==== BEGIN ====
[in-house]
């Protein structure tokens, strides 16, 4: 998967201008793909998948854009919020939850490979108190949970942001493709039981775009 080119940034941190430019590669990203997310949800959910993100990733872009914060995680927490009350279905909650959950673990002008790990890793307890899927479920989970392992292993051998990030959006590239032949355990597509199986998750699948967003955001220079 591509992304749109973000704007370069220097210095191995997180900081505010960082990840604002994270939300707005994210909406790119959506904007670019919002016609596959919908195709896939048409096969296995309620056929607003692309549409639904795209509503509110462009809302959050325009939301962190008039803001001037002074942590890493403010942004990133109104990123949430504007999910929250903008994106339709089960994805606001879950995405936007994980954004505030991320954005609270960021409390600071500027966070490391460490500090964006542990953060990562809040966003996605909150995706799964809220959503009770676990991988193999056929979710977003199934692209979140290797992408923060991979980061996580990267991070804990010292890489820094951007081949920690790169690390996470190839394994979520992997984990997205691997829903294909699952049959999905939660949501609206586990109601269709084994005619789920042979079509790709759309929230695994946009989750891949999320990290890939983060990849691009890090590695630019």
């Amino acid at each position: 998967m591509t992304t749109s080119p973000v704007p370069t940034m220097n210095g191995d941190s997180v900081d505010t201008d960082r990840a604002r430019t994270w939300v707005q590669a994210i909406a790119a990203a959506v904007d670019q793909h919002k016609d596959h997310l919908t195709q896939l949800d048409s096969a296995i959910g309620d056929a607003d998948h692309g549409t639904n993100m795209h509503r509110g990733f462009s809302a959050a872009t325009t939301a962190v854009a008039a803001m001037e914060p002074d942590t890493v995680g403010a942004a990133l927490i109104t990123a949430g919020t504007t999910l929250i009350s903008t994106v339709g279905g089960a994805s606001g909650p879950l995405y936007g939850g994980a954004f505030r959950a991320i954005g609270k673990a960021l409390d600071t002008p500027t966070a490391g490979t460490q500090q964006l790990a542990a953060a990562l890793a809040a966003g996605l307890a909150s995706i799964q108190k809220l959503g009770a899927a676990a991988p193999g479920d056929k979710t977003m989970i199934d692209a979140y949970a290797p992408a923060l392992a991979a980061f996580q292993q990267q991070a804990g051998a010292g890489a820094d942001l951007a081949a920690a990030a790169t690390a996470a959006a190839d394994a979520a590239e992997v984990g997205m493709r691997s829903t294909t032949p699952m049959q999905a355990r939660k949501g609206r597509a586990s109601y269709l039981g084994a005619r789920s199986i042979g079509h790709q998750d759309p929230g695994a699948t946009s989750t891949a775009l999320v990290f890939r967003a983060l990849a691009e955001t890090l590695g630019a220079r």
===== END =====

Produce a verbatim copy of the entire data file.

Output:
[in-house]
């Protein structure tokens, strides 16, 4: 998967201008793909998948854009919020939850490979108190949970942001493709039981775009 080119940034941190430019590669990203997310949800959910993100990733872009914060995680927490009350279905909650959950673990002008790990890793307890899927479920989970392992292993051998990030959006590239032949355990597509199986998750699948967003955001220079 591509992304749109973000704007370069220097210095191995997180900081505010960082990840604002994270939300707005994210909406790119959506904007670019919002016609596959919908195709896939048409096969296995309620056929607003692309549409639904795209509503509110462009809302959050325009939301962190008039803001001037002074942590890493403010942004990133109104990123949430504007999910929250903008994106339709089960994805606001879950995405936007994980954004505030991320954005609270960021409390600071500027966070490391460490500090964006542990953060990562809040966003996605909150995706799964809220959503009770676990991988193999056929979710977003199934692209979140290797992408923060991979980061996580990267991070804990010292890489820094951007081949920690790169690390996470190839394994979520992997984990997205691997829903294909699952049959999905939660949501609206586990109601269709084994005619789920042979079509790709759309929230695994946009989750891949999320990290890939983060990849691009890090590695630019």
């Amino acid at each position: 998967m591509t992304t749109s080119p973000v704007p370069t940034m220097n210095g191995d941190s997180v900081d505010t201008d960082r990840a604002r430019t994270w939300v707005q590669a994210i909406a790119a990203a959506v904007d670019q793909h919002k016609d596959h997310l919908t195709q896939l949800d048409s096969a296995i959910g309620d056929a607003d998948h692309g549409t639904n993100m795209h509503r509110g990733f462009s809302a959050a872009t325009t939301a962190v854009a008039a803001m001037e914060p002074d942590t890493v995680g403010a942004a990133l927490i109104t990123a949430g919020t504007t999910l929250i009350s903008t994106v339709g279905g089960a994805s606001g909650p879950l995405y936007g939850g994980a954004f505030r959950a991320i954005g609270k673990a960021l409390d600071t002008p500027t966070a490391g490979t460490q500090q964006l790990a542990a953060a990562l890793a809040a966003g996605l307890a909150s995706i799964q108190k809220l959503g009770a899927a676990a991988p193999g479920d056929k979710t977003m989970i199934d692209a979140y949970a290797p992408a923060l392992a991979a980061f996580q292993q990267q991070a804990g051998a010292g890489a820094d942001l951007a081949a920690a990030a790169t690390a996470a959006a190839d394994a979520a590239e992997v984990g997205m493709r691997s829903t294909t032949p699952m049959q999905a355990r939660k949501g609206r597509a586990s109601y269709l039981g084994a005619r789920s199986i042979g079509h790709q998750d759309p929230g695994a699948t946009s989750t891949a775009l999320v990290f890939r967003a983060l990849a691009e955001t890090l590695g630019a220079r």